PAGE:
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Critically examine the concept of art as a collective activity - Essay Example

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Art as a Collective Activity Name: Institution: Art as a Collective Activity Art may be viewed as a communication or expression medium characterized by its content and form, whereby the communication is aimed at creating an emotional link between an audience and a certain piece of art (Becker, 2003)…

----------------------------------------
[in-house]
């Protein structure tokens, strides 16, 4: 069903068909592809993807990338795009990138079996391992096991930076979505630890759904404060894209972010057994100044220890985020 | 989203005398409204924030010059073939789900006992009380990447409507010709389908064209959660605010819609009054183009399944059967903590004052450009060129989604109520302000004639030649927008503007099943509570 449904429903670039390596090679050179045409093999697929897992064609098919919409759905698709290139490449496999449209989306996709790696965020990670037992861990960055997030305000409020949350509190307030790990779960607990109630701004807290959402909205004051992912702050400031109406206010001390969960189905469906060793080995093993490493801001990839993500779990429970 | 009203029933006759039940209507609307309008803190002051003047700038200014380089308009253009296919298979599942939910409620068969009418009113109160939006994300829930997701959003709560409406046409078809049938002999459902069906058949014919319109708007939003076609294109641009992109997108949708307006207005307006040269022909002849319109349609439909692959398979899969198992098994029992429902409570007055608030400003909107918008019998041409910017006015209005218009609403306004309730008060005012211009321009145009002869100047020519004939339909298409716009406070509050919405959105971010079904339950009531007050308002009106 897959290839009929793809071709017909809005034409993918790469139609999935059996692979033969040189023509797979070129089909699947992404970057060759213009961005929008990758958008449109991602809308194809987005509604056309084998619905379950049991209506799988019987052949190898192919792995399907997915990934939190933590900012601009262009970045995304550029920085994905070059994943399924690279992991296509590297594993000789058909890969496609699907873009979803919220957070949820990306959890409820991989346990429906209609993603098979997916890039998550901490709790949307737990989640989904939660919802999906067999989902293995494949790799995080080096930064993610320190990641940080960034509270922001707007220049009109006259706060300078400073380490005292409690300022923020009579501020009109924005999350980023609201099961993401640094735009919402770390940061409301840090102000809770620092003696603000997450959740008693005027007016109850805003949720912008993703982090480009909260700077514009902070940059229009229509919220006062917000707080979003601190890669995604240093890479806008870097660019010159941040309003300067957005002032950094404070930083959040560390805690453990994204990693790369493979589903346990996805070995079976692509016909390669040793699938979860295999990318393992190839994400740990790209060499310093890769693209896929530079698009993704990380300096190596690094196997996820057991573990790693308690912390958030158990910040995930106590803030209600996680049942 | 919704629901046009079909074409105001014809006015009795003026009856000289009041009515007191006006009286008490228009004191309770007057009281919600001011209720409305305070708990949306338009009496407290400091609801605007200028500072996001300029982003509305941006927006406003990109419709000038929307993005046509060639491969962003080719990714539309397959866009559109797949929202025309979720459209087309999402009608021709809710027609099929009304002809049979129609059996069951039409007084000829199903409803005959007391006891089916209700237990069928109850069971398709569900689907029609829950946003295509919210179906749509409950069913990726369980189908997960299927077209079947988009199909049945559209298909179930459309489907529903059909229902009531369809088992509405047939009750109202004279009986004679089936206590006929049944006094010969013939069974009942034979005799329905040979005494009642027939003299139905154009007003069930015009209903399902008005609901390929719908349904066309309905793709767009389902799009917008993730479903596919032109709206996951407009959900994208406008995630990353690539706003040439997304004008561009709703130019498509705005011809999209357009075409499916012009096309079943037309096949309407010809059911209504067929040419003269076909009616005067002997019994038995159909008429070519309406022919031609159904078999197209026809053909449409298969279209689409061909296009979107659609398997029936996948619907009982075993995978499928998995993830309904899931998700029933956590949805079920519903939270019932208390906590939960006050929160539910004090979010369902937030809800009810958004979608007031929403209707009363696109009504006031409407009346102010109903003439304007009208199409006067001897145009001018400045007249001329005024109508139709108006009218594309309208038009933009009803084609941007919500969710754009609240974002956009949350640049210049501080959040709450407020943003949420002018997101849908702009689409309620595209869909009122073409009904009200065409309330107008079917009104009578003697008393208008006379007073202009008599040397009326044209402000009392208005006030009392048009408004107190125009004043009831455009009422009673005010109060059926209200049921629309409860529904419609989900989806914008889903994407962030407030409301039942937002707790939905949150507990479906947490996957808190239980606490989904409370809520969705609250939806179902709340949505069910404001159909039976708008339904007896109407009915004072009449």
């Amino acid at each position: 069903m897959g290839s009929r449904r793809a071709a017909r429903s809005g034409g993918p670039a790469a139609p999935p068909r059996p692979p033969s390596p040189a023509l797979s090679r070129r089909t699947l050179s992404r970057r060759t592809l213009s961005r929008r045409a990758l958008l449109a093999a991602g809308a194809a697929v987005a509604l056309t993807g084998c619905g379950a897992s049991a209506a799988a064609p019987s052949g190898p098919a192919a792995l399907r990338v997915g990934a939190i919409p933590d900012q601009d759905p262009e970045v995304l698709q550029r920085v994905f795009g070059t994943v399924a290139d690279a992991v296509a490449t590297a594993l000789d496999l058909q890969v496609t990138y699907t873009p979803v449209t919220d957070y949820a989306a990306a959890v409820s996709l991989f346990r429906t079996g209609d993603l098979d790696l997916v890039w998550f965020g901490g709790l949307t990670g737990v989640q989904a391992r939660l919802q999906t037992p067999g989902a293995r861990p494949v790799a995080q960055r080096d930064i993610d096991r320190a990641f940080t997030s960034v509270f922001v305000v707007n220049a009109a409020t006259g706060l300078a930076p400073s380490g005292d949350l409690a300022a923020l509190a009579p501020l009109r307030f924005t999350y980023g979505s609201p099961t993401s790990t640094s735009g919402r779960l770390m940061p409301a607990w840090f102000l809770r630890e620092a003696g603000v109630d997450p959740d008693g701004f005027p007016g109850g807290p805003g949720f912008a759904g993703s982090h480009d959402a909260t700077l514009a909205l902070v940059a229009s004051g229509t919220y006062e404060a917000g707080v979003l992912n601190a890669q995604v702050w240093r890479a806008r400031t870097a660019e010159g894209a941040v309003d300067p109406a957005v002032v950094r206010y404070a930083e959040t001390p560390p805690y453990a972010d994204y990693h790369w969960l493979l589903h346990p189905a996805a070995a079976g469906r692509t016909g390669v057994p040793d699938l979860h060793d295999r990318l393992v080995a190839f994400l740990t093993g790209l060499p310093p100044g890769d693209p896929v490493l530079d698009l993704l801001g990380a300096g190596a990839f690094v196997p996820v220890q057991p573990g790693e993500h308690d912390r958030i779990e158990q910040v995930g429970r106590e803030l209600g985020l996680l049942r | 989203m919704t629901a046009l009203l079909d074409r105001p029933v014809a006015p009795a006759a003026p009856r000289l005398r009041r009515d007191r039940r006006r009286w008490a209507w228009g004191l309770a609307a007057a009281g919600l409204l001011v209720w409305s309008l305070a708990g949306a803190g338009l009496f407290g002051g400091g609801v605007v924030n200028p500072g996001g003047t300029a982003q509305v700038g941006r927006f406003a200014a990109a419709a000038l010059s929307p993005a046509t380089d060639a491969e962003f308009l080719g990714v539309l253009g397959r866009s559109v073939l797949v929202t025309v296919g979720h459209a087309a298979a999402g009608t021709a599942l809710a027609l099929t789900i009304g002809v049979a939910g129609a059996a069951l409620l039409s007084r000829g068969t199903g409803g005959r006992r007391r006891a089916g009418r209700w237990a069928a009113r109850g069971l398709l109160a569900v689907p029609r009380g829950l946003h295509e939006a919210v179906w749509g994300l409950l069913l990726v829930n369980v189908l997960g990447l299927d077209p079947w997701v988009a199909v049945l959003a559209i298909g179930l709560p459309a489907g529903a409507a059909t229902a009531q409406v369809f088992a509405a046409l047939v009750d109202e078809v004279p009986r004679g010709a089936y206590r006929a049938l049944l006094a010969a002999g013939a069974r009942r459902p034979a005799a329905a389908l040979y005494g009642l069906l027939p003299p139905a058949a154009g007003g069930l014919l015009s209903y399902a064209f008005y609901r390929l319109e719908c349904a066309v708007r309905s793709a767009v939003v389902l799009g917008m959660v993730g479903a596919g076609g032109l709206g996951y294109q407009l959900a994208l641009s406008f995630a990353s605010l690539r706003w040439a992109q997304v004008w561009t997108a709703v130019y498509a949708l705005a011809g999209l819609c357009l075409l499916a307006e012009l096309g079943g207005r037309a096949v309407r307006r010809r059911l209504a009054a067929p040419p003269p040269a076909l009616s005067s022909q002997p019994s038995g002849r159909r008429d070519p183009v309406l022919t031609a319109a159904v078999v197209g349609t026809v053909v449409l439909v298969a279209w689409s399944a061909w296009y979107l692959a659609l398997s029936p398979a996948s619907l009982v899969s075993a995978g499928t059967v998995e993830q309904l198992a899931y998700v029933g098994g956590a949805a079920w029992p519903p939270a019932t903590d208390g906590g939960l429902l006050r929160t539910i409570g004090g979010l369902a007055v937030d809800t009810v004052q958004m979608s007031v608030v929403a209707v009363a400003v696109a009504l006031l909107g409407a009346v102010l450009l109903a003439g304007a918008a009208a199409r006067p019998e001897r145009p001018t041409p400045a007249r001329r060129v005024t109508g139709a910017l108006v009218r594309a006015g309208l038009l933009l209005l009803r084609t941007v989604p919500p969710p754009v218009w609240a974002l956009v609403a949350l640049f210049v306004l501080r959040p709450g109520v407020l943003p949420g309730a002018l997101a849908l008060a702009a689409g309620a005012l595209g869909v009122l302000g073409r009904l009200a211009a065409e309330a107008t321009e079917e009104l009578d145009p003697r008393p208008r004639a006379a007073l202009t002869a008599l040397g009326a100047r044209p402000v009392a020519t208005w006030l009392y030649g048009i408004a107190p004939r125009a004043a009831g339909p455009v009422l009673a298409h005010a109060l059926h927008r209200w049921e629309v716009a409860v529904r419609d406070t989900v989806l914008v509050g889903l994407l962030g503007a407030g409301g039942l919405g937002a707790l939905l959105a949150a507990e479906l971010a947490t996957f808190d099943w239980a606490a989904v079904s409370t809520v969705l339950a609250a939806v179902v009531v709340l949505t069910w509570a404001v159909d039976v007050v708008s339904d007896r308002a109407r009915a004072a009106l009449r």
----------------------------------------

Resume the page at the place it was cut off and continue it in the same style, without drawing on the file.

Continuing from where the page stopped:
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Download file to see previous pages The form of art refers to its elements, design principles and the physical materials used by the artist. Content is based on ideas and refers to what an artist intended to communicate, what he actually communicated and how the audience reacted to both the actual and intended communication. Content also includes the way a work of art was influenced, which could be socially, politically or religiously. These descriptions clearly indicate that there are more players in art than just the artist, and this paper will examine the concept of art as a collective activity. The production of an artwork that is truly appreciated involves the artist, an idea, support apparatus, manufacturing and distribution networks, an audience, money, critics, time, training as well as civil order (Thelma 1973). The whole range of individuals contributing to the creation of art is referred to as the art world. Before the 17th century, any mastery or skill was referred to as art and was not distinguished from sciences or crafts (Becker, 2003). However, in contemporary use, where the aesthetic aspect is of paramount significance, art is distinct from generally acquired skills. This means that artists also undergo formal training which involves instructors and fellow artists. For example, in the performing arts, before a performance appears the way it finally does and is staged, many distinct parties have played varying roles. Instruments were invented, built and maintained; artists were taught how to play the instruments; a notation was devised; music was composed; venues and time for rehearsal were provided; advertisements were created for the performance and posted; and an audience was convened. The same activities may apply to visual arts, with instruments being replaced by materials and performance by exhibition. Artistic practices, as collections of specific activities, assume a sense of judgment and appreciation of art, theoretical knowledge and practical skills and abilities. The practices include conception, production, displaying, distribution, promotion and exhibiting an understanding of the works. The practices are developed collectively and practically within collaborative networks. They are initially structured by conventions, financial and technological means, alignments or forms of power, regimes of competence and institutions, and the practices themselves prompt the formation of the structural parameters. Works of art may be regarded as the creation of joint and mutual activities of many people (Alexander 2003). Among the people, some are the artists while others form the support personnel. Although the dependence on joint activities by the artists may limit their scope of artistic possibilities they may achieve, it makes less work of production. Producing works of art calls for detailed forms of cooperation by specialized teams. Such cooperation is guided by previous agreements that form conventional ways of working in the arts. Artistic conventions entail the decisions that must be arrived at with regards to work in a certain art world, although some conventions may be revised to suit certain works. Conventions, therefore, determine the materials that will be used. An example is when a group of musicians agree to found their music on notes in a set of modes (Coser 1965). The concepts to be used to communicate particular experiences and ideas are dictated by conventions. Such concepts ...Download file to see next pagesRead More
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